Moscow Domodedovo airport terror act: between shallow security and social unrest
Mikhail Roshchin, EGF Affiliated Expert
While many in Russia have become accustomed to gas disputes with Ukraine as the flagship event hailing in the New Year, the start of 2011 brought with it a far more tragic security crisis when a major bomb blast ripped through the crowded halls of Moscow’s Domodedovo airport. The attack occurred in the arrivals area of the airport at 4.32 pm, on 24 January 2011, claiming the lives of 36 individuals and injuring 116 more. An act of terrorism was immediately assumed by many security experts, possibly involving a suicide bomber, who employed an explosive device containing 5-7 kilogrammes of Trinitrotoluene (TNT). Among the victims was Anna Yablonskaya, a 29-years-old Ukrainian playwright and poet who had come to Moscow to receive a prize from the magazine Art of the Cinema for her recent play. This attack follows the March 2010 suicide bombing in which two women, originally from Dagestan, blew themselves up in Moscow’s underground causing the death of 40 commuters. As was the case in the March 2010 attack, separatist-terrorists from the Russian North Caucasus were suspected of involvement in the Domodedovo attacks. These suspicions appeared to be confirmed earlier this month, when Chechen rebel leader, Doku Umarov, claimed responsibility for the bombing on February 4. In his video broadcast confirming responsibility for the attack, Umarov justified his actions on the basis of Russian state policy in the North Caucasus.
In the aftermath of the Domodedovo bombings, the Russian leadership was firmly confronted with the question of whether this tragedy could have been prevented. Aside from the complexities of Russian policy in the North Caucasus, the primary concern that emerges from the January attack is about the shortcomings of the Russian security apparatus, which proved incapable of preventing the attacks. The words of US president, Barack Obama, may have sounded bitterly ironic for Russian security officials in that sense: if there was an explosion in the air that killed a couple of hundred people [and] it turned out that we could have possibly prevented it ... that would be something that would be pretty upsetting to most of us - including me. The question becomes even more important when it is taken into account that, in August 2004, two Russian passenger planes were blown up following their departure from the Domodedovo airport in another tragic incident. Following the January 2011 attack, concerns that Moscow’s busiest airport has become a prime terrorist target due to the shallowness of its security measures is too concrete to be ignored further.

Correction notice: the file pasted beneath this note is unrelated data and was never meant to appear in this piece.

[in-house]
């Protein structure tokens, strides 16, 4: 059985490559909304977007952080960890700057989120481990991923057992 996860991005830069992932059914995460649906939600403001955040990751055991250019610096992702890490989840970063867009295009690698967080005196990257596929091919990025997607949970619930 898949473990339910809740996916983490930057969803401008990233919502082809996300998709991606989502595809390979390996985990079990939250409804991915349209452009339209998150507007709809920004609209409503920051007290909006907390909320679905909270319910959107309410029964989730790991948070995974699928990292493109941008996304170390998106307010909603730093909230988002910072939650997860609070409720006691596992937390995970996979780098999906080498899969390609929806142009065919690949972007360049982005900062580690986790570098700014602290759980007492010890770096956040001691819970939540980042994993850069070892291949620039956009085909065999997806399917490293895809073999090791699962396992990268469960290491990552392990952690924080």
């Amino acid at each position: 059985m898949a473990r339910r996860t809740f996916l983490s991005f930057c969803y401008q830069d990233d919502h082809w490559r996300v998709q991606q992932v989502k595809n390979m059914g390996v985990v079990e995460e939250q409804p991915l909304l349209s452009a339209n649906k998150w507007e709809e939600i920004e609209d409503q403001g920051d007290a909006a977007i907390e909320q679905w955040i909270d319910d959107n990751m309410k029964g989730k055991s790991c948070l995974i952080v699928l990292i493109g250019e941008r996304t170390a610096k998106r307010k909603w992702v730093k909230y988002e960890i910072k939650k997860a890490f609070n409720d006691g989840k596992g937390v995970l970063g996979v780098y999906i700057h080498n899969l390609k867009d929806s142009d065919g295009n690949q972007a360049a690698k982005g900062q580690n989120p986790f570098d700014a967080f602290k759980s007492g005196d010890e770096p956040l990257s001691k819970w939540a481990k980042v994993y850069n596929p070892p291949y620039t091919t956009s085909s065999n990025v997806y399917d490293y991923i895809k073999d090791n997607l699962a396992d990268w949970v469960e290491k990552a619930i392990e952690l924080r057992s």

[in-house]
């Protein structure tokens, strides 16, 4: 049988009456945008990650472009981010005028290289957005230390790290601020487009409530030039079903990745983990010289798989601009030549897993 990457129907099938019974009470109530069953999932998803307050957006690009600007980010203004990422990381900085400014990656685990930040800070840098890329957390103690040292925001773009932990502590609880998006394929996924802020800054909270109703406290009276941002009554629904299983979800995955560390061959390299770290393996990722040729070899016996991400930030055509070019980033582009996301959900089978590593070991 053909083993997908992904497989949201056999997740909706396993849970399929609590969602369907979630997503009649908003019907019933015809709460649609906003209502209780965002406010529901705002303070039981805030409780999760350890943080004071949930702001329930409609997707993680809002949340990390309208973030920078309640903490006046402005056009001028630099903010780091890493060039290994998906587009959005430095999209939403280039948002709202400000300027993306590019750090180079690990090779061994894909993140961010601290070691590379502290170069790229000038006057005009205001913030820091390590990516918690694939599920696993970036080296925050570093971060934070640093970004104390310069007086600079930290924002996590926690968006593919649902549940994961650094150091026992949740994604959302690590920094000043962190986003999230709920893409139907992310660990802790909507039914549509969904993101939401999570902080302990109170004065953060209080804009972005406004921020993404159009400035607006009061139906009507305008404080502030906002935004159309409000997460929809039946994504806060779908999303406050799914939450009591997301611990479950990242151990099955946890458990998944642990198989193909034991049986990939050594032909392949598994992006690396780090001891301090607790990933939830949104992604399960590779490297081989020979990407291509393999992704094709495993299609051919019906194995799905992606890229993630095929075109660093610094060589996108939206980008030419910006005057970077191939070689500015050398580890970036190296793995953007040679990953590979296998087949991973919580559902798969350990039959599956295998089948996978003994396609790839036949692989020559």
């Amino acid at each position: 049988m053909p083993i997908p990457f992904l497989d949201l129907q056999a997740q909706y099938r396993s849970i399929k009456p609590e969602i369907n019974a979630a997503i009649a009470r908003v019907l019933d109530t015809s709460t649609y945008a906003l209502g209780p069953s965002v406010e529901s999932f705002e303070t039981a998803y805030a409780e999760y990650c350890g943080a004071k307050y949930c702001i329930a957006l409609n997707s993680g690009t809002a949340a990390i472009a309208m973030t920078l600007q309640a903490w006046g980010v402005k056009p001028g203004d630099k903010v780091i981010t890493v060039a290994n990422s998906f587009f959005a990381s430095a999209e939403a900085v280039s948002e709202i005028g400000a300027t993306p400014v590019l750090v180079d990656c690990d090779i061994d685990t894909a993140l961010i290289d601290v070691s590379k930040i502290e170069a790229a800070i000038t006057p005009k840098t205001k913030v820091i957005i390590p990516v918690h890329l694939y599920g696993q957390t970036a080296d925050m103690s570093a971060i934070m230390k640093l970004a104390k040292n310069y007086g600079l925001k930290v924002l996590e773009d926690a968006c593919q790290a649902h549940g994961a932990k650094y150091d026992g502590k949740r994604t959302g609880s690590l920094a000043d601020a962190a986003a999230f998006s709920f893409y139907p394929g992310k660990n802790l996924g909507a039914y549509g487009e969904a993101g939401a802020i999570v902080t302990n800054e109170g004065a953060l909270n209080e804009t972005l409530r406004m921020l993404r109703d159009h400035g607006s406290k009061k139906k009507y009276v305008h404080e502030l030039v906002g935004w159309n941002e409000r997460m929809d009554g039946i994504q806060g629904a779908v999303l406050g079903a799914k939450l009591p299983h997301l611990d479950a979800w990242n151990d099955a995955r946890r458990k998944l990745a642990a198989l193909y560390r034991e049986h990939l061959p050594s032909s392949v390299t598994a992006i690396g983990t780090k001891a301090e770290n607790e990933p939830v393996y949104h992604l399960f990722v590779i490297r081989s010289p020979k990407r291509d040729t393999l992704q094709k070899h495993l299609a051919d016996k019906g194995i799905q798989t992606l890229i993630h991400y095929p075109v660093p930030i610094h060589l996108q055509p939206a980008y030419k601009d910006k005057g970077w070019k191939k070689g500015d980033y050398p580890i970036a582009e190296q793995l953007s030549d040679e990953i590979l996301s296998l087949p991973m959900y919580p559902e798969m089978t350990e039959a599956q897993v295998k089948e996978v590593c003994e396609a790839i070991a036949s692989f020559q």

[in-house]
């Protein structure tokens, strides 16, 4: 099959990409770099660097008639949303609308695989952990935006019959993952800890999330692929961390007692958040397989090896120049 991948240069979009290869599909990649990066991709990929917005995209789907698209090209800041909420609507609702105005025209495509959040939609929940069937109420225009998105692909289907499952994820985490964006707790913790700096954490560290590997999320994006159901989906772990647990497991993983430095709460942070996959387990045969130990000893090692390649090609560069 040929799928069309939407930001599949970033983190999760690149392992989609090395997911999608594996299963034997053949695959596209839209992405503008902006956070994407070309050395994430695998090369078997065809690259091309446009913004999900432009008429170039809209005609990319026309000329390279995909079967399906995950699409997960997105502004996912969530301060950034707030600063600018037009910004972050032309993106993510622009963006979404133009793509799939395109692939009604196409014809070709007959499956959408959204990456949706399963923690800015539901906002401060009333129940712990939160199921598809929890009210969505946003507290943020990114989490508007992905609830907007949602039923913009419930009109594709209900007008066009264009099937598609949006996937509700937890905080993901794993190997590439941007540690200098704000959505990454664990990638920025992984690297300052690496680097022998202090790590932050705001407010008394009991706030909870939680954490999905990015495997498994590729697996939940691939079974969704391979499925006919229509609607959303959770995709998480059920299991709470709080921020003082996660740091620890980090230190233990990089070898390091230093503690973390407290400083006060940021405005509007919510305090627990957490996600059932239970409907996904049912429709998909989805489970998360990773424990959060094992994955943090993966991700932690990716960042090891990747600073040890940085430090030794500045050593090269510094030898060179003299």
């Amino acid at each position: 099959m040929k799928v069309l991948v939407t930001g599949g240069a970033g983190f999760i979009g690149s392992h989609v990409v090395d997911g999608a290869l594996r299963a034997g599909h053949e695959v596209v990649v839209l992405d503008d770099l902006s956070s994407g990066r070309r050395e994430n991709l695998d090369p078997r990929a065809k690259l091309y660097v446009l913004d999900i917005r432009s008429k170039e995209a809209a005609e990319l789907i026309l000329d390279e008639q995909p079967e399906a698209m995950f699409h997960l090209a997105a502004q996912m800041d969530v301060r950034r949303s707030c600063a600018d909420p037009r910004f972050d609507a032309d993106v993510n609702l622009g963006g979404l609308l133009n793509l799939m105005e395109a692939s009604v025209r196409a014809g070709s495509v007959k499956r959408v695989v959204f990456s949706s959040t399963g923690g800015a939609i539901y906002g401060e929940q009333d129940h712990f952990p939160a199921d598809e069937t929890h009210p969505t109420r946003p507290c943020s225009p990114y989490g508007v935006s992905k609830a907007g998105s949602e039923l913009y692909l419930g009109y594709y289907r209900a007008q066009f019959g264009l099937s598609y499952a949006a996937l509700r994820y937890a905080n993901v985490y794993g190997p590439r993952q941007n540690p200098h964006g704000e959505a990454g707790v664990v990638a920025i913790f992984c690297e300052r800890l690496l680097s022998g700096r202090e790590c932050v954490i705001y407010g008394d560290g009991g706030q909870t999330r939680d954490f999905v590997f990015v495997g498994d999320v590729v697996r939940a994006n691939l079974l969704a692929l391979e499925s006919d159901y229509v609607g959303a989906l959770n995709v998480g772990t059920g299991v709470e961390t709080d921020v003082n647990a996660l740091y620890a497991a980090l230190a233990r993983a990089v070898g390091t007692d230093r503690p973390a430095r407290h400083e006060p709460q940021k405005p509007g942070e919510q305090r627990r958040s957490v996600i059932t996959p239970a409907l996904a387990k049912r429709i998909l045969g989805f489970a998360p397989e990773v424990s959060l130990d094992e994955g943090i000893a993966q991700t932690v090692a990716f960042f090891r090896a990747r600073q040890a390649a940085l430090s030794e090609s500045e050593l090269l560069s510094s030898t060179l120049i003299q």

As Russian officials engaged in reciprocal finger-pointing for who should shoulder the blame for failing to prevent the attacks shortly after the incident, several factors seem to confirm that the terrorists chose Domodedovo airport as the target of their attack due to their perceived shortcomings of airport security and other officialdom. It is thought that the attackers perceived that flight delays are a common feature of Domodedovo’s incoming-outgoing flight schedules, resulting in accumulation of passengers in the waiting halls and providing for the prospects of multiple casualties in the event of an attack. Similiarly, the attackers knew that that a major power disruption caused chaos at the airport at the end of December, instilling confidence in them that penetration of the airport security network would be relatively easy. There is also concern about the lack of security cameras and the ineffectiveness of the often outdated metal detectors, whilst there were also (unconfirmed) reports that Russian intelligence services had been informed of a pending attack on a major airport as early as one week prior to the incident taking place. Questions of how to improve all of these aspects of airport security will continue to haunt Russian officials into the foreseeable future.
Efforts to improve airport security, however, will not be the only aspects of the “lessons learned” from the Domodedovo attacks. The terrible incident is likely to further exacerbate the growing social unrest and hostility towards Russian citizens of Caucasus origin, whose presence in Moscow is viewed with some levels of animosity by segments of Russian society. Riots broke out in central Moscow in December 2010, in which little tolerance was shown towards Caucasian Russians. The December riots started after a Muscovite soccer fan was killed by a North Caucasian in the course of a street fight, and whilst they started out peacefully, the demonstrations turned violent. Up to 5,000 protestors from both football clubs and far-right organizations took part in the riots, many of whom adopted explicit slogans against North Caucasians who happen to be migrants in the Russian capital. Thus questions of ethnic discrimination, social tension, terrorism and Russian security policy in the Caucasus all go hand in hand in Russia at present – the tensions arising from them are only likely to be exacerbated further as a result of the bombings at Domodedovo airport on 24 January.
| Security | Russia, Ukraine, Belarus